Harvard University Press Reference Library
Harvard University Press has a long tradition of publishing distinguished reference works, including The Harvard Dictionary of Music, the Notable American Women series, and the multi-volume Dictionary of American Regional English. The Harvard University Press Reference Library was established to honor and extend this tradition. Among significant works in the series are: The Harvard Guide to African-American History, The New Harvard Guide to Women’s Health, Late Antiquity: A Guide to the Postclassical World (winner of the Association of American Publishers Award for Excellence), and A New Literary History of America.
Below is a list of in-print works in this collection, presented in series order or publication order as applicable.Sort by title, author, format, publication date, or price »
The authentic voice of African-American culture is captured in this first comprehensive guide to a treasure trove of writings by and for a people, as found in sources in the United States, Canada, and the Caribbean. This bibliography contains over 6,000 entries.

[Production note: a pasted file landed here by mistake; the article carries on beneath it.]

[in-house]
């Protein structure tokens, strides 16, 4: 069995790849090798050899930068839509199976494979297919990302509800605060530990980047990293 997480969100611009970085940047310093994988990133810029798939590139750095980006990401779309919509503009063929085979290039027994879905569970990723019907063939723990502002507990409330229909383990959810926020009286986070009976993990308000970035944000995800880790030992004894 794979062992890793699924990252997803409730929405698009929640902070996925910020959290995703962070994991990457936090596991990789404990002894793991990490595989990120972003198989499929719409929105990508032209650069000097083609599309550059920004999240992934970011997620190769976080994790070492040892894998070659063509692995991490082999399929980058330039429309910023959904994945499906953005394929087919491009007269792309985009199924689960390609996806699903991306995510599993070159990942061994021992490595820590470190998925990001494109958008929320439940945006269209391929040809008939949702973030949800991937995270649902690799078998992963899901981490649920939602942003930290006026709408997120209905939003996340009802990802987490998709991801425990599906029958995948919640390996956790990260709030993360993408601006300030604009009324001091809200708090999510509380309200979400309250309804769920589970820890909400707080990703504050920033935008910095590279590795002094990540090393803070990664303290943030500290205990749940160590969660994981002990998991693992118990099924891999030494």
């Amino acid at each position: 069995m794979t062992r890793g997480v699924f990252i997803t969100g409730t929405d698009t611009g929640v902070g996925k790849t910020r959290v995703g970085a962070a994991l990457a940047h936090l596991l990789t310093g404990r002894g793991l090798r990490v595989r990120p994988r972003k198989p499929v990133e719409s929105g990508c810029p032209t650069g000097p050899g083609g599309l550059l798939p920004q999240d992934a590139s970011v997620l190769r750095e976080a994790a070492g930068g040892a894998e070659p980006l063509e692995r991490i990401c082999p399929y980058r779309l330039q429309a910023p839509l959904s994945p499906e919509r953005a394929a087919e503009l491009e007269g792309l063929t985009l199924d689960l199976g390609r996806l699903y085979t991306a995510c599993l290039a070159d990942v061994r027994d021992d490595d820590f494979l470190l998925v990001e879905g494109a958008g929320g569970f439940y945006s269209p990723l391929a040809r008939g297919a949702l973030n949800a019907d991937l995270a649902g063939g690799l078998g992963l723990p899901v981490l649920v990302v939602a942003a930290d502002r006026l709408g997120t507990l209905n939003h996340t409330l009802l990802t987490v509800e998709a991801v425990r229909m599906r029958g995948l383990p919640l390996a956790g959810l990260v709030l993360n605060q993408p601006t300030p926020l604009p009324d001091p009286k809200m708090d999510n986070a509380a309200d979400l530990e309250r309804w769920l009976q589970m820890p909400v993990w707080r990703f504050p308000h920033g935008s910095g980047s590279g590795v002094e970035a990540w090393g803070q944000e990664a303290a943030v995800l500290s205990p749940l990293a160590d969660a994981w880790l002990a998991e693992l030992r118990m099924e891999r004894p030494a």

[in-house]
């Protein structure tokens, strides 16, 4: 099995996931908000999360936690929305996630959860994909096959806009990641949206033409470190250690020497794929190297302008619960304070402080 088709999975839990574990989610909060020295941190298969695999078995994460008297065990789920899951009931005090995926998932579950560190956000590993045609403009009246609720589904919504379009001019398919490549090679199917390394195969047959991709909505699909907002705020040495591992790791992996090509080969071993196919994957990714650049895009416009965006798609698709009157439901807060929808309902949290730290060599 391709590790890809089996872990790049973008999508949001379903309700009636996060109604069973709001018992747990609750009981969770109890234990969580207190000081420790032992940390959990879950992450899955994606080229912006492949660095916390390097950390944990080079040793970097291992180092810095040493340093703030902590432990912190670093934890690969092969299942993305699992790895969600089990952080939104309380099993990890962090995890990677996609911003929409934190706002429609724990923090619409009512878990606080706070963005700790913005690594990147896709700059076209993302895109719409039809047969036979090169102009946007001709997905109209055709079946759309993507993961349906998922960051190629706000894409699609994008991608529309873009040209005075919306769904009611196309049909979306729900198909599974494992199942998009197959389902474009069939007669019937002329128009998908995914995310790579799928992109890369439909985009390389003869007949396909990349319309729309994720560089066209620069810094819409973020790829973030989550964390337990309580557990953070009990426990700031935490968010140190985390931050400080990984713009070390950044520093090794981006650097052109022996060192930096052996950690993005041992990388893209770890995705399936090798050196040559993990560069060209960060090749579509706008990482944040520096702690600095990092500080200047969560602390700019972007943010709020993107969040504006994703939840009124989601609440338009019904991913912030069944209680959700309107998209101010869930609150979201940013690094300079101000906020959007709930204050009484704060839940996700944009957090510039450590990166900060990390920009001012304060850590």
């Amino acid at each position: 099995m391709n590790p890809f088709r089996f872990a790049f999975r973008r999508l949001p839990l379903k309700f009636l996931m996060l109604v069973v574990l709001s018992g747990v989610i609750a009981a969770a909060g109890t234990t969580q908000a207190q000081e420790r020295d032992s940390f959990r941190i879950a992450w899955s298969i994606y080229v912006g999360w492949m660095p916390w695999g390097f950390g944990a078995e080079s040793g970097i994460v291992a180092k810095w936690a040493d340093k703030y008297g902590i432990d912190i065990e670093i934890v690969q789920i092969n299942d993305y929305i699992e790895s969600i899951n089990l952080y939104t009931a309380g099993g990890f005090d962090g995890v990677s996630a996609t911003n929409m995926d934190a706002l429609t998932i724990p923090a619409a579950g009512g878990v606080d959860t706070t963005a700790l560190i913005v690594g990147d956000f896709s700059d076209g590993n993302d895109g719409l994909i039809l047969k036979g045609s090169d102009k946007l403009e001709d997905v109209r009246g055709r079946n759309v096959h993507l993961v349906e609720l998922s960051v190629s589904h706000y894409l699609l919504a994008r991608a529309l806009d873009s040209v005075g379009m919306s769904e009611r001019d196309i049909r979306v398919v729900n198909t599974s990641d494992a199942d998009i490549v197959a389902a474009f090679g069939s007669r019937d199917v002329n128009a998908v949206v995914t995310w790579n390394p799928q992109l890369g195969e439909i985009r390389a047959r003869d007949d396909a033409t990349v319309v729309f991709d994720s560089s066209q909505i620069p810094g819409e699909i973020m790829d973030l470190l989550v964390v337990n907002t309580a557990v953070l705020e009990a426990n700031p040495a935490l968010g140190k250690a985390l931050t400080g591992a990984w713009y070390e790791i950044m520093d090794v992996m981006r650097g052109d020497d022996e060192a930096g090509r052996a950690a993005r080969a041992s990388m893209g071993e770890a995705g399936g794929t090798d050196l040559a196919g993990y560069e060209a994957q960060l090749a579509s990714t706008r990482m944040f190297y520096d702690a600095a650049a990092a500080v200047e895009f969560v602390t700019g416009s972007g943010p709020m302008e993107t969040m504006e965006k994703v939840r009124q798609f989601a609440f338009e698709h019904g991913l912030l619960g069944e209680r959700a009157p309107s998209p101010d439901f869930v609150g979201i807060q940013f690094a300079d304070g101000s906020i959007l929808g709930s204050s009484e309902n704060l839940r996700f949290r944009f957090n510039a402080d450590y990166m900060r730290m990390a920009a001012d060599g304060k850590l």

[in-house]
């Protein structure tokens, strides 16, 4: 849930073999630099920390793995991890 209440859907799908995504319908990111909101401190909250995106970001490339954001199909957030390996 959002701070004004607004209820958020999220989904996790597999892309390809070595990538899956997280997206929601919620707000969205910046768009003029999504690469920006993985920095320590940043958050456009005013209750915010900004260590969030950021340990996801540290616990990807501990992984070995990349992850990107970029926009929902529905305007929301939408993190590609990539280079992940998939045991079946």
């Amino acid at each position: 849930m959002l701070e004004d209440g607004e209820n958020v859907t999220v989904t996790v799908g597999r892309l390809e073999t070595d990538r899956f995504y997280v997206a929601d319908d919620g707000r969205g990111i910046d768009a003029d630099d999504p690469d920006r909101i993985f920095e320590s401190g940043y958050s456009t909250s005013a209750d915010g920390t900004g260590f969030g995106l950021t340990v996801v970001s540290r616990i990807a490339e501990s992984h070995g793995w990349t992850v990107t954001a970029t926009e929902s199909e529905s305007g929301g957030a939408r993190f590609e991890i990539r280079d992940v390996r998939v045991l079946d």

In eleven comprehensive essays and more than 500 encyclopedic entries, an international cast of experts provides the latest scholarship and fresh perspectives on the history and culture of late antiquity, an era marked by the rise of two world religions, unprecedented political upheavals that remade the map of the known world, and the creation of art of enduring glory. This intriguing era emerges completely and clearly, viewed from new vantage points, in a guide that will be enjoyed by scholars and general readers alike.
This compact guide to the history and performance of music is an authoritative reference work, offering definitions of musical terms; succinct characterizations of the various forms of musical composition; entries that identify individual operas, oratorios, symphonic poems, and other works; illustrated descriptions of instruments; and capsule summaries of the lives and careers of composers, performers, and theorists. Like its distinguished parent volumes, The Harvard Concise Dictionary of Music and Musicians provides clearly written information on all periods in music history, with particularly comprehensive coverage of the twentieth century.